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Detroit — The Regional Transit Authority of Southeast Michigan board voted Thursday to show opposition against a measure in the Legislature that would allow communities to opt-out of the authority’s oversight.

The RTA moved against the legislation in a symbolic 7-2 vote, citing the need to include all communities impacted by the RTA’s transit plans.

“The board voted to pass a resolution against the proposed House bill,” said Matt Webb, chief COO. “How transit is provided ... advancing an option that allows clear holes in the system is not feasible.”

Sponsored by Rep. Jeff Yaroch, R-Richmond, the state legislation would allow city, village or township officials to withdraw from the authority by approving a resolution. The authority, created by state law in 2012 to coordinate transportation services, includes Wayne, Oakland, Macomb and Washtenaw counties.

Opponents of the measure, including Wayne County Executive Warren Evans, argued the ability to opt-out of regional mass transit would undermine the transit authority’s ability to adequately take residents back and forth to jobs and other destinations.

Some lawmakers and other Metro Detroit officials, including Oakland County Executive L. Brooks Patterson and Macomb County Executive Mark Hackel, don’t want their residents to have to pay for services they would rarely use. They believe the opt-out option addresses that concern.

Yaroch said Thursday that he wants to continue work with the RTA’s board despite its opposition to his opt-out legislation. The House Tax Policy Committee has held two hearings on the bill but not yet taken a vote.

“The real question is whether residents in my district, some of whom are 15 miles from the closest bus route, are actually really part of the region,” Yaroch said.

Macomb County communities already pay a millage for the SMART bus system, but far north municipalities such as Memphis, Richmond and Armada would not be near any newly proposed RTA bus routes, he said.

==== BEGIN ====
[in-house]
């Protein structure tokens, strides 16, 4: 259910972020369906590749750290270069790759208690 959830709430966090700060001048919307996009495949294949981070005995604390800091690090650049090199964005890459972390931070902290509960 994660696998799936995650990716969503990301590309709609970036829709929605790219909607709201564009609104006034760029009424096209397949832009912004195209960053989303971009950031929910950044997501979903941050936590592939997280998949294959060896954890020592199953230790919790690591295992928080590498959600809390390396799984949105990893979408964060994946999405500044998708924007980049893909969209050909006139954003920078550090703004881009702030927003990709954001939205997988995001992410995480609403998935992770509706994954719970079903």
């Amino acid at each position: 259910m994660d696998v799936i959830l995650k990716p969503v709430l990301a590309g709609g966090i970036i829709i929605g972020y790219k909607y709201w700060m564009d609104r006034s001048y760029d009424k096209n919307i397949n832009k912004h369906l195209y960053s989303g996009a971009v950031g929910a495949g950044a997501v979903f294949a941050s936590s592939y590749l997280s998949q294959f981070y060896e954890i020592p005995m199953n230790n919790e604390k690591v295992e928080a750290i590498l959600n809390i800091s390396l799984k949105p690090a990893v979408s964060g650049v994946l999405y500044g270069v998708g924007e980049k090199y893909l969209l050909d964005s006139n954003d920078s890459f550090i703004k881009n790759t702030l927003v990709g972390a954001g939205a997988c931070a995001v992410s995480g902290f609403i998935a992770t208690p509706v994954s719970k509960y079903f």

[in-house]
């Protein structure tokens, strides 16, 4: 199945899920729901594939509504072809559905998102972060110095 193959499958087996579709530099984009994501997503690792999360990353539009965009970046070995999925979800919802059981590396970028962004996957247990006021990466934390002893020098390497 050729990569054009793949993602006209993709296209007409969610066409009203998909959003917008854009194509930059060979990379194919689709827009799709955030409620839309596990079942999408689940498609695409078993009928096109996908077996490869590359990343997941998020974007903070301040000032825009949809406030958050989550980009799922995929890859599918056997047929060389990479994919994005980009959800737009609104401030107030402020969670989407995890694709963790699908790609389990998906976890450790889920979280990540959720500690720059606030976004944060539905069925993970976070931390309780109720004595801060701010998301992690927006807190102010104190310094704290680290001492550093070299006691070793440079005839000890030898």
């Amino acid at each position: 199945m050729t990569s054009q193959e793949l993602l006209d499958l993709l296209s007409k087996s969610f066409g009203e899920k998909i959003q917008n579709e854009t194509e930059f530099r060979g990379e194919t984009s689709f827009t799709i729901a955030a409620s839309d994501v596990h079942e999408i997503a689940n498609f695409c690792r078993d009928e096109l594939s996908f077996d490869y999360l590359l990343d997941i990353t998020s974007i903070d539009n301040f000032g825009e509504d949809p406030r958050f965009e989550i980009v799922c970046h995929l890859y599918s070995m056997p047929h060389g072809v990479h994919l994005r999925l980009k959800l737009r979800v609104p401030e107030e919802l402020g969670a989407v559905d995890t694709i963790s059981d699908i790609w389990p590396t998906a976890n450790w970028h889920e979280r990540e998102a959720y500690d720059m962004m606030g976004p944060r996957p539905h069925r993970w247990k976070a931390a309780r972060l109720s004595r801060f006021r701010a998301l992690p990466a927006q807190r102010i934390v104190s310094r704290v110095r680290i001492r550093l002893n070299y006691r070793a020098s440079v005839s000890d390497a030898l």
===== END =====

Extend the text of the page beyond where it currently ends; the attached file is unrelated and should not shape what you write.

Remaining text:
“I’m not anti-transit,” Yaroch said. “There’s a role in improving our transit system in our high-density core of southeast Michigan for many reasons, but northern Macomb County is not high density. And that this point, we have a road (quality) issue which probably should be the first priority.”

But RTA board chairman Paul Hillegonds noted it might be awhile before action is taken in Lansing.

“I don’t expect any action on the bill, if at all, before the fall,” he said during Thursday’s meeting.

Meanwhile, the last of the six community meetings seeking public input on efforts to promote a new regional mass transit plan was held May 3.

There were 286 residents at the meetings, and Webb said he was pleased with that number.

“That is only one of the mediums,” he said. When you look at the full picture, it is in the thousands in terms of correspondence we’ve received since April 25th.

“... They have until June 3rd to submit comments, and we continue to meet with locally elected officials and chambers of commerce.”

The region’s transit authority is seeking public input for their effort to promote a new regional mass transit plan.

Board members are looking for comments on the proposed Connect Southeast Michigan Plan, a project floated by Evans. It’s designed to replace a smaller regional mass transit plan that voters narrowly rejected on the 2016 ballot.

The board has not yet decided whether to present Evans’ plan to voters this fall.

His 20-year, $5.4 billion proposal calls for new rapid transit bus service along 15 high-frequency corridors, express routes and the Ann Arbor-Detroit commuter rail line. It would also provide “hometown service” funding for communities like Addison or Independence Township that won’t be covered by the new bus routes.

Evans’ plan calls for a 1.5-mill tax to provide $170 million a year in operating funding while investing $696 million for infrastructure. The tax would cost owners of the average house worth $157,504 in the region $118 a year.

Staff writer Jonathan Oosting contributed.

SLewis@detroitnews.com

(313) 222-2296

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